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Donate your heart on Facebook

Facebook just added a new Timeline setting, and you can now let everyone know whether or not you are an organ donor. But should people know these things about you? Anne Nielsen discusses.

On the morning of 8 May, Australians woke up to new possibilities on Facebook. With a Timeline profile, Facebook-users can now choose to share even more information about themselves with the public.

By clicking into the Life Event section of your Timeline, you can now alert your family and friends to your decision to donate your organs. This addition was made available on 30 April to American and British users, and is creating a lot of media attention for the great possibilities it brings with it.

Doctors around the world are hoping that the additional setting will encourage users to consider organ donation and Dr. Andrew M. Cameron, the surgical director of liver transplantation at Johns Hopkins Hospital, even estimated that millions of people could shift their donation status overnight.

But, could there be a hidden agenda in this setting, and will it really ‘eliminate’ the problem of organ donor shortage, as suggested?

Mia Garlick, head of policy and communications for Facebook Australia and New Zealand, said the tool was designed to get people talking to their family and friends about organ donation in a bid to increase the number of registered donors.

‘We believe that by simply telling people that you are an organ donor, the power of sharing and connecting can really play an important role in increasing organ donation rates,’ she said.

Fortunately, the Timeline addition, or awareness campaign as it clearly is, has already had a positive outcome. The USA has previously averaged about 506 new organ donor registrations per day, but since Facebook introduced this tool, more than 24,000 people have registered to donate their organs, according to Donate Life America.

Facebook hopes that this move will create peer pressure to nudge more people to add their names to the rolls of registered organ donors, and that an official status update will decrease the number of families vetoing a loved one’s decision.

Lucy Kippist of The Punch writes to ‘think of it as a gentle nudge, prompt or pressure on family and friends. From the minute you click that status button they’ll understand that it is your decision to donate your organs and hopefully, that will make it harder for them to deny that wish.’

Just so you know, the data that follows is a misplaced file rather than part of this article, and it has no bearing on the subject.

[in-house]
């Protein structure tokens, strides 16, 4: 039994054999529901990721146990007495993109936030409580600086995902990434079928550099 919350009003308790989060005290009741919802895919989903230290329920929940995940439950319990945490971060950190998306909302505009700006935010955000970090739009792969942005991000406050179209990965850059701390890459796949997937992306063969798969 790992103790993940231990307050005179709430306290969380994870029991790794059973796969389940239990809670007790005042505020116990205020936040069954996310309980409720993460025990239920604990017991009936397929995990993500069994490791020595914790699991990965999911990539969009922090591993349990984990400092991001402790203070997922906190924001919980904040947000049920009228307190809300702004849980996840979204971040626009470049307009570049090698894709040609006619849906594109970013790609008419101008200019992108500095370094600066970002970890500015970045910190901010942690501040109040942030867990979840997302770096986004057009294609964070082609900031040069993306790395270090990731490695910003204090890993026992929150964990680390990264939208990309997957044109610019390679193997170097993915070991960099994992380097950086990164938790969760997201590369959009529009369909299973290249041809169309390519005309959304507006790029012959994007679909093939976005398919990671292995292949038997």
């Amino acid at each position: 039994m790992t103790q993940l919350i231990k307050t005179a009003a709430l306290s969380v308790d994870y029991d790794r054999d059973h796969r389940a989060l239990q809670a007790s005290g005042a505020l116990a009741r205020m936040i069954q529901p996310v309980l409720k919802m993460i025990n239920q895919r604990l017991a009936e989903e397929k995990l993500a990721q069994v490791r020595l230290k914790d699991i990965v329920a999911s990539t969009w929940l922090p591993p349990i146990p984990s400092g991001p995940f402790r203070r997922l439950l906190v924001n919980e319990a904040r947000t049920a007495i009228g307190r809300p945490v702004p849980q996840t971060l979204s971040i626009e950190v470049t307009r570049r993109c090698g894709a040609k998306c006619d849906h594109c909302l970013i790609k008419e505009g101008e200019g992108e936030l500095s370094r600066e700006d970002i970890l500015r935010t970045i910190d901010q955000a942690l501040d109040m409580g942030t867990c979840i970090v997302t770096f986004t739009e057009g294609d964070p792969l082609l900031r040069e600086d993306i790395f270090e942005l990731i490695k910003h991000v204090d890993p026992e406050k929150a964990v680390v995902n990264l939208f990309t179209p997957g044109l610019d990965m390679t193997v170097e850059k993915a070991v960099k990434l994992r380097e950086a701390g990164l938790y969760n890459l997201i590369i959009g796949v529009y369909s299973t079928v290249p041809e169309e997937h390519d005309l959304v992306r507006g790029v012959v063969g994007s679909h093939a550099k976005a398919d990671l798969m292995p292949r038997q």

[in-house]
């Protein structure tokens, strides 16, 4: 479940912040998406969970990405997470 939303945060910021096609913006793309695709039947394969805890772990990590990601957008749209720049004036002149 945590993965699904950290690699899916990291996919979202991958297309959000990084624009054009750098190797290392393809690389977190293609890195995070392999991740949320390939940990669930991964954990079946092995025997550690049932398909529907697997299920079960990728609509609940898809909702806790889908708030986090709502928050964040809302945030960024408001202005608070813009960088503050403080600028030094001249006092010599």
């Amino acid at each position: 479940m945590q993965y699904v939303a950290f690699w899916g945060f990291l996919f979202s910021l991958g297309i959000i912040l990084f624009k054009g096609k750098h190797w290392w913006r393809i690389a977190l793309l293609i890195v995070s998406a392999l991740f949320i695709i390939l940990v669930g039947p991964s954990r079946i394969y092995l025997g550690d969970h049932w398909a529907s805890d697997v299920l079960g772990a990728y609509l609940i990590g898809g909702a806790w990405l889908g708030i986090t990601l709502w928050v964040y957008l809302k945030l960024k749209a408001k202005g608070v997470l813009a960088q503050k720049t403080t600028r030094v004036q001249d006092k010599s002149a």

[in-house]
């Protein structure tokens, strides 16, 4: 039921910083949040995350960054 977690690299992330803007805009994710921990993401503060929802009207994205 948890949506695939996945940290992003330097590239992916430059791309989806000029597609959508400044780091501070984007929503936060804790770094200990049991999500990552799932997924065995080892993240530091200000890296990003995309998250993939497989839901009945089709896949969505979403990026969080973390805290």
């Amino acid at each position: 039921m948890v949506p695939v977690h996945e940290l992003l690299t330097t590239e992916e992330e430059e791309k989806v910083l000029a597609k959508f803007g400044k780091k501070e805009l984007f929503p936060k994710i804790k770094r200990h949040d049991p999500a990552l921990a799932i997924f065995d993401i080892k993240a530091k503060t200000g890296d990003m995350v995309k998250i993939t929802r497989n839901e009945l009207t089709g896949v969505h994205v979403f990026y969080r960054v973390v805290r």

However, if being registered and having a ‘organ donor Y’ on my driver’s license is not enough to stop my family from preventing my wishes of organ donation, I highly doubt that putting it on my Facebook profile is going to achieve it.

Adding peer pressure into the mix can be quite risky, and may result in people doing this ‘because all my friends are.’ This is a big and important decision – one that you should take with your family and close ones on the basis of your heart, not your news feed.

It’s important to add that clicking your status option won’t make your decision legitimate; users still need to register as an organ donor with the state they live in – I wonder if there will be more ‘organ donors’ on Facebook than in real life?

Besides sharing what will happen to your organs after your passing, the new Timeline dimension enables you to publicize when you got your first set of glasses, what bones you have broken, if you have adapted to new eating habits, lost weight, and basically all other details about your life.

It seems a bit invasive to me, and could very well end up being another online popularity contest – who is eating the right things, has made the right decisions and is the healthiest?

Do we really need to know all these things about each other?

Dr. Cameron explains that previous efforts to encourage organ donation have struggled, since the issue is sensitive and personal and because the decision is made at the department of motor vehicles, where many people may not want to focus on the prospect of dying.

I don’t see how this addition to Facebook is any different – the final decision is still going to be made at the department of motor vehicles. However, Dr. Cameron is right – the issue is sensitive, as are many of the other additions to Timeline, and maybe, just maybe, they should remain personal.

Anne Nielsen is third-year Bachelor of Media Studies student at La Trobe University. She is currently on exchange from Aarhus University, Denmark, and is upstart’s deputy-editor. You can follow her on Twitter @AnneRyvang.

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